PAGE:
• Join over 1.2 million students every month
  • Accelerate your learning by 29%
  • Unlimited access from just £6.99 per month

Dr Jakyll and Mr Hyde

Extracts from this document...

Introduction

As the human nature is to want more when he's not allowed, we tend to want to read more, as the suspense builds up, to find out more about Hyde's case, and because they don't want to talk anymore about it, it suggests that there are a lot of secrets connected to Hyde. To keep us in suspense until the end of the story, Stevenson gradually reveals mysterious information about him. As Val McDruid said in "Guardian", it is a "page-turning excitement", of the dark mystery of the story. The novella is divided into 10 chapters, and we find out the whole story only in the last one, which is narrated by Jekyll himself in his tough decision about Hyde, while during the first 9 chapters more questions are created than answers. One of the first things that catch our attention is the appearance of Mr. Hyde at page 5, first chapter: "...really like Satan". When Mr. Enfield tries to describe Mr. Hyde, he realises his appearance is strange even for words to describe it. When Utterson decides to search him, we find out that Hyde is "small, pale and dwarfish", "deformed [...] tiny". As we go further in the book, and find more about Hyde, we realise that his image worsens. This is a good strategy of maintaining the suspense in the reader's minds. The word "dwarfish", as well as "trampled", had sexual connotation in Victorian audience. ...read more.

Middle

As the house is small and inaccessible, this is how Hyde is; he is represented by the place he lives in, dark, small and closed inside. The door connecting to Jekyll's lab, the door through which Hyde had entered in chapter one suggests that there is a connection between Hyde and Jekyll in their minds, personality. Even though their personalities are contrasting, there is a common path which they share in their minds, which might even disappear, if Hyde takes over Jekyll. Also in allegorical terms, when Poole and Utterson break down Jekyll's door, it suggests that they broke inside his mind; they entered and are going to find he's secrets. This adds suspense and mystery to the story, as we know that when someone breaks in someone's private space, it has big consequences and we want to find out what Jekyll is hiding or who is in the laboratory that time. When Utterson and Poole see Jekyll at the window and they see "an expression of such object terror and despair, they have seen a terrified look on the face of Jekyll, which looks like Hyde. Hyde is the terrified side of Jekyll, the scared one which Jekyll tries to protect and hide. In the last chapter, when Jekyll reveals the whole story, which is full of suspense as introduces new concepts about life and opposites. For Victorian people the ideas of having two different personalities made them think about themselves and were fascinated about it. ...read more.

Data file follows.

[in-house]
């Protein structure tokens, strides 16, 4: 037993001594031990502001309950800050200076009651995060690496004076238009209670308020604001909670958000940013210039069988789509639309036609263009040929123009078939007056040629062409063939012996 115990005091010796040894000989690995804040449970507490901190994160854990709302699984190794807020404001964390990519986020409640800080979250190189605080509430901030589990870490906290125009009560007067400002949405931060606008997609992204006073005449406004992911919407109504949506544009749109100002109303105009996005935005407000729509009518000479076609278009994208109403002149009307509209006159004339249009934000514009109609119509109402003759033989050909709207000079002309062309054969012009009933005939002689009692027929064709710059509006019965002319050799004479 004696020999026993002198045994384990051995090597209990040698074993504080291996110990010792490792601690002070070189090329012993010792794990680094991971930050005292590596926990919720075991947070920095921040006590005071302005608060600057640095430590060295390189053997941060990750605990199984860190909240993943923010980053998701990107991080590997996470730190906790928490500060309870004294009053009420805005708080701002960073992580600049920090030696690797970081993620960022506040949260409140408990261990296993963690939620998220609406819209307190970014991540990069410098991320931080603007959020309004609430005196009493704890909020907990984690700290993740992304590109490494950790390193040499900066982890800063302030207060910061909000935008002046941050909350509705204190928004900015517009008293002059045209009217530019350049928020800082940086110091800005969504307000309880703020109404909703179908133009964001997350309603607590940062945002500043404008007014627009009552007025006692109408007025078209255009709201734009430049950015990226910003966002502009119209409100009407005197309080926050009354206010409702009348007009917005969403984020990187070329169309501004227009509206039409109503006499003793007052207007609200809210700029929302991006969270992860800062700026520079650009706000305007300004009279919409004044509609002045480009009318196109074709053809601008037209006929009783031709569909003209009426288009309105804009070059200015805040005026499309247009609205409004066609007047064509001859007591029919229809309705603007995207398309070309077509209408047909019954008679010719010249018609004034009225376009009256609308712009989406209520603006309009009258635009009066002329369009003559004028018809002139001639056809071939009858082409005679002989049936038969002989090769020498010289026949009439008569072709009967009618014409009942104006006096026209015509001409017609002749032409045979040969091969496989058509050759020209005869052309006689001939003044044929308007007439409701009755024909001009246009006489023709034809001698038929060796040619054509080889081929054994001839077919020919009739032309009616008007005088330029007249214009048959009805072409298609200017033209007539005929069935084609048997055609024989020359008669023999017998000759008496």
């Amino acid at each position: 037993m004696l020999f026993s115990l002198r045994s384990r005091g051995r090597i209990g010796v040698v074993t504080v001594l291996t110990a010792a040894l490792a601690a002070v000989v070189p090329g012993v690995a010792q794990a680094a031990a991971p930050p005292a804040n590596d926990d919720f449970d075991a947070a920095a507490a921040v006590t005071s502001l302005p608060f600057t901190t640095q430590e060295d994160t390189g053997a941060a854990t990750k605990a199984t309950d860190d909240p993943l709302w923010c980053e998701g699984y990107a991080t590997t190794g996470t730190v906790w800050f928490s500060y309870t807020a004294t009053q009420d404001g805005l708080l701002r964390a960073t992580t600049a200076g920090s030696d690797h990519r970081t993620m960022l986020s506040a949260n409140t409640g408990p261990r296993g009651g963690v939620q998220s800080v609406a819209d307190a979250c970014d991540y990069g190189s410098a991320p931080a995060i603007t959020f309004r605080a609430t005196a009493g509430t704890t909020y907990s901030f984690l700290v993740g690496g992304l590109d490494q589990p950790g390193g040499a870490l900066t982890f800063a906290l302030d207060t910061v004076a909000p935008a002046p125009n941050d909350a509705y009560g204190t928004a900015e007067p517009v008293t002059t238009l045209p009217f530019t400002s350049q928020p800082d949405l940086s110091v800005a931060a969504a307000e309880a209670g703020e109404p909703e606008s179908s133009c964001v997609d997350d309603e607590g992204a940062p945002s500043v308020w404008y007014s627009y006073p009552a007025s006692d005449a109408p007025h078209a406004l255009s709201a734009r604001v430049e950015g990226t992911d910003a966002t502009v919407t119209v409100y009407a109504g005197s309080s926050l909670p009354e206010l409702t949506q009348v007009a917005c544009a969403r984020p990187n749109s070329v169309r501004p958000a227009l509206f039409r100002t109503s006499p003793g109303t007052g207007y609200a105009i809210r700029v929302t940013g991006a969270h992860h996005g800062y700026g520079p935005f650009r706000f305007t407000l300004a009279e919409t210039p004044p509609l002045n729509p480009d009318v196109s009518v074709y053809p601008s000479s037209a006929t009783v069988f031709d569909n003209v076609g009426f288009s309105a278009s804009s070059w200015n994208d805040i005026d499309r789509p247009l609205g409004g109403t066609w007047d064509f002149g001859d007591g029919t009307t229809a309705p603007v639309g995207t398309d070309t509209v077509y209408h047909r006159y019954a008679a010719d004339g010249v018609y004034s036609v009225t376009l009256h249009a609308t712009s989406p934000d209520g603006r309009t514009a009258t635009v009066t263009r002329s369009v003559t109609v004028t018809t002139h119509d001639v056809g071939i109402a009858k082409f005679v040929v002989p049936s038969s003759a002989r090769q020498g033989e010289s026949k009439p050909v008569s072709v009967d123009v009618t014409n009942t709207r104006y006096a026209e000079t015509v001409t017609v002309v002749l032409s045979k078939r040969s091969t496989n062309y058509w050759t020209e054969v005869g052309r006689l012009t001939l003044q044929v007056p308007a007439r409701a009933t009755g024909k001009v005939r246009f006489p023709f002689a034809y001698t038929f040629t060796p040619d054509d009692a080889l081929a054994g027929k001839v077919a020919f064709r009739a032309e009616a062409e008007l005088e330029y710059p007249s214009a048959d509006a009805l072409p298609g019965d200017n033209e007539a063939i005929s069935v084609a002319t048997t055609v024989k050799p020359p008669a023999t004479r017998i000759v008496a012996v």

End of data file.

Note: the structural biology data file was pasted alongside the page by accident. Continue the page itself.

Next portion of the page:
Conclusion

But as we see, Hyde looks different, worse than Jekyll and he is the criminal. Does Jekyll need to be transformed to look evil, to look like a criminal to satisfy the Victorian's idea of specific appearance of criminals to be able to commit a crime? This is another issue that creates suspense and challenges minds in the book. When Jekyll said: "I did not even exist" this is his desperate shout of fear when he realise his evil side is too developed to control it anymore. He feels suppressed. Like in Frankenstein, the doctor is killed by his own creation. This is exactly what happens in this book as well. The doctor, Jekyll, suppressed by his creation, Hyde ends up dead. Except that he suicides, but the allegorical meaning is the same. And who knows, maybe after a while he would have been taken over forever by Hyde, even without his involvement of taking his life. This means that maybe man is not able to create life without catastrophic drawbacks. The secrecy in the novel is powerful, even the noblest of the man (a doctor, Jekyll) has something hidden from the others - his enemy Lanyon. In conclusion, Stevenson's novel has a huge impact on every reader, targeting audiences of different ages. The themes he uses were high appealing for Victorians, as fascinated about crime and creation of life, but as well for a modern audience as we didn't solved the life's mysteries yet. ?? ?? ?? ?? Daiana Mirzarafie-Ahi 10M ...read more.